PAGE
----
We recently wrote about the US Labor Department's renewed public commitment to become a model workplace for GLBT relations. Announcements like this are important because governmental organizations should set the behavioral standards for private workplaces to follow.
Government action can sometimes be slow, and old stereotypes and prejudices still abound. However, progress is being made. Last month, a retired special agent with the Drug Enforcement Administration (DEA) finally won a class-action gender discrimination lawsuit against the agency. The case had been pending for 20 years.
Special Agent Ann Garcia Worked for the DEA from 1983 until her retirement just a few years ago. Her biggest ambition when she joined was to eventually qualify for an overseas position. The DEA at that time had approximately 70 foreign offices located in 50 different countries.
Between 1990 and 1992, she constantly applied for overseas assignments, hoping each application would be successful. According to DEA records, Garcia should have been the perfect candidate. Her work evaluations were reported as "excellent" and "outstanding." Furthermore, she had no children and her husband was retired. Therefore, foreign travel would have been easy.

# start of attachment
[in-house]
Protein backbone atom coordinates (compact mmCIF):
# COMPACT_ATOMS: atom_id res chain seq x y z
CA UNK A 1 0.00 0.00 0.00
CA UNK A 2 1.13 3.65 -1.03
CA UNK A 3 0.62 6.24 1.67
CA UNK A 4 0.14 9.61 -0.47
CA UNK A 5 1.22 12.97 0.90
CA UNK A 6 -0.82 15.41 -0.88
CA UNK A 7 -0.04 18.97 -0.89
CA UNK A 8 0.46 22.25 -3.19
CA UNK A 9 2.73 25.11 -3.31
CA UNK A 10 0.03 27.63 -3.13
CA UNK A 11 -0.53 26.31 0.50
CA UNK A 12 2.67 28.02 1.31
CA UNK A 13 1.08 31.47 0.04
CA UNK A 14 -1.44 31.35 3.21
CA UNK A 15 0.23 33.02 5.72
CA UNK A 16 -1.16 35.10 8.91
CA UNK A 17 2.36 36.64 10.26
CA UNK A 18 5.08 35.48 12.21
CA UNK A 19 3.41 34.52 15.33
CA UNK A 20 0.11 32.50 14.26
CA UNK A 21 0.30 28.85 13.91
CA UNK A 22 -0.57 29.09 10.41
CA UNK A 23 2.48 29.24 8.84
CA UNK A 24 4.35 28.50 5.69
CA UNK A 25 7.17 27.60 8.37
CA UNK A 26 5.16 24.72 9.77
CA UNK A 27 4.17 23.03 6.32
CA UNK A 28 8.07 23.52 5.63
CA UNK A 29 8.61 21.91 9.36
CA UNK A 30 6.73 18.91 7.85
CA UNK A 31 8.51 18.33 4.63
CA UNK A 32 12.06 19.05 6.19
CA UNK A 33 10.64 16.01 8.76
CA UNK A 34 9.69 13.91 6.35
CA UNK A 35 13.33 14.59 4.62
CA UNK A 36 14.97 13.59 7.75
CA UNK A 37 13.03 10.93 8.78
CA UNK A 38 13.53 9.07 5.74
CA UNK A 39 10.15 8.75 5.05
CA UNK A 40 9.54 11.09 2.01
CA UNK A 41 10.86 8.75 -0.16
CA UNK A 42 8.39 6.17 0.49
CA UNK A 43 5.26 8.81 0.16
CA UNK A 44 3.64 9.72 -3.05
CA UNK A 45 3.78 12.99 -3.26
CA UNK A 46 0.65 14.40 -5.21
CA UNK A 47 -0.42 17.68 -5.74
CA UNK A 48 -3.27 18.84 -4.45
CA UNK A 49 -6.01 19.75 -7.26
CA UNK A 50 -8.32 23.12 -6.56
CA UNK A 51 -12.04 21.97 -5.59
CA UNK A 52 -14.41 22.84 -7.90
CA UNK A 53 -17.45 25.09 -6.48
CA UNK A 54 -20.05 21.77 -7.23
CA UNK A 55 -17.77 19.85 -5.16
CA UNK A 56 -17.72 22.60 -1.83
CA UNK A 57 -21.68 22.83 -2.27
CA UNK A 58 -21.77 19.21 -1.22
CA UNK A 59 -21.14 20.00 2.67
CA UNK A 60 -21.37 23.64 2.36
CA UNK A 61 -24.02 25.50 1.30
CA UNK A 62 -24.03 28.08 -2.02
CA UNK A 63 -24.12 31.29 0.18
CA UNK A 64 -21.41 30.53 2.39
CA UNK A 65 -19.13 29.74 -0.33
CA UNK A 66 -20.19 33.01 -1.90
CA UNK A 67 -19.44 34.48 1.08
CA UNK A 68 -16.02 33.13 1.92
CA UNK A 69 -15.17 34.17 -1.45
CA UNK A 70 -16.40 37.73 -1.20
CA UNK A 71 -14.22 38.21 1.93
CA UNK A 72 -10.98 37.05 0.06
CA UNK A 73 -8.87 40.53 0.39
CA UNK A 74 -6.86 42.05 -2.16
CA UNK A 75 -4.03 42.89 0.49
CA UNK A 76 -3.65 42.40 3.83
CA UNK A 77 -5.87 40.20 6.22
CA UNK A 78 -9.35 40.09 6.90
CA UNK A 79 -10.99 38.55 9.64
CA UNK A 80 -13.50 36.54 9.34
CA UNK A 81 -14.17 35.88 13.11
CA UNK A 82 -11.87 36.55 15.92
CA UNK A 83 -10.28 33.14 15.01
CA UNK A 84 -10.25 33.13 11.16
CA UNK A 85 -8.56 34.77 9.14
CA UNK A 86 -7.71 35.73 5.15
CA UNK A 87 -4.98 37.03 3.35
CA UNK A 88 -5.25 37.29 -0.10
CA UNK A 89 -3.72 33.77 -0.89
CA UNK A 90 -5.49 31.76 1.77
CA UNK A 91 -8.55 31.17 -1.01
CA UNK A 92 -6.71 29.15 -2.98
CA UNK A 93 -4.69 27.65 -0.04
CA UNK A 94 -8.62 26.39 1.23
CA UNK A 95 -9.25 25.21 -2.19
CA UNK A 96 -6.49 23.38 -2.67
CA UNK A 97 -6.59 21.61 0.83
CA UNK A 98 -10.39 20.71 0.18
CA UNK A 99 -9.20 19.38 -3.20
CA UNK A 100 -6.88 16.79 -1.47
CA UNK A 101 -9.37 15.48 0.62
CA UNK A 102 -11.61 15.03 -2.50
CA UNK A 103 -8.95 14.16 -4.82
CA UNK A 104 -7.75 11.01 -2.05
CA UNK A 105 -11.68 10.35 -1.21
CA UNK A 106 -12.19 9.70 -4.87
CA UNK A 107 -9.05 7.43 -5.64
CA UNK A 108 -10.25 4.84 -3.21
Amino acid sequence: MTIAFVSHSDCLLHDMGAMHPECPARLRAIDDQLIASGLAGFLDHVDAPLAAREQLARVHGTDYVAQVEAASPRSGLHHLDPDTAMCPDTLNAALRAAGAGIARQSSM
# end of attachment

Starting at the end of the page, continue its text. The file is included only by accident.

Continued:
However, Garcia soon noticed a disturbing pattern. She and other female agents were constantly passed over for these highly coveted overseas assignments. According to court documents, Garcia applied 17 times for foreign assignments and was denied every time. In 16 of those cases, male agents received the positions.
It was clear that this was no coincidence. She and other female agents noticed discriminatory words and practices that routinely favored male agents. Check back later this week as we discuss more about this important lawsuit, including what the outcome will mean for those involved.
Source: ABC News online, "Drug Enforcement Agency 'Repeatedly, Purposefully' Discriminated Against Women Agents," Ariane de Vogue, 26 May 2011